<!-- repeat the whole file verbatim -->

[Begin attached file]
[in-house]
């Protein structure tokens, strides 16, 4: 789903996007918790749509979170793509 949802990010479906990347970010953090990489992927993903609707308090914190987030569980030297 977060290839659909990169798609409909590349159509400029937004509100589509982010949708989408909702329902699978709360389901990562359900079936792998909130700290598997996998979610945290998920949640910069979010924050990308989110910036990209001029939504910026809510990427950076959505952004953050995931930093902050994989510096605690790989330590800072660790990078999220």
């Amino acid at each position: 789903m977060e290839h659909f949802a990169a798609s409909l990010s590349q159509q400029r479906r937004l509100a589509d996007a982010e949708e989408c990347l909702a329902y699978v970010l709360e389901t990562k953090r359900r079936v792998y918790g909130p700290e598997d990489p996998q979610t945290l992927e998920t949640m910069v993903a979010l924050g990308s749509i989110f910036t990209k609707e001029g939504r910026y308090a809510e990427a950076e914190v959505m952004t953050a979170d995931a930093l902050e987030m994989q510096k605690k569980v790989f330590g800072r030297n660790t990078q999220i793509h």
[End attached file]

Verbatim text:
[in-house]
């Protein structure tokens, strides 16, 4: 789903996007918790749509979170793509 949802990010479906990347970010953090990489992927993903609707308090914190987030569980030297 977060290839659909990169798609409909590349159509400029937004509100589509982010949708989408909702329902699978709360389901990562359900079936792998909130700290598997996998979610945290998920949640910069979010924050990308989110910036990209001029939504910026809510990427950076959505952004953050995931930093902050994989510096605690790989330590800072660790990078999220």
């Amino acid at each position: 789903m977060e290839h659909f949802a990169a798609s409909l990010s590349q159509q400029r479906r937004l509100a589509d996007a982010e949708e989408c990347l909702a329902y699978v970010l709360e389901t990562k953090r359900r079936v792998y918790g909130p700290e598997d990489p996998q979610t945290l992927e998920t949640m910069v993903a979010l924050g990308s749509i989110f910036t990209k609707e001029g939504r910026y308090a809510e990427a950076e914190v959505m952004t953050a979170d995931a930093l902050e987030m994989q510096k605690k569980v790989f330590g800072r030297n660790t990078q999220i793509h």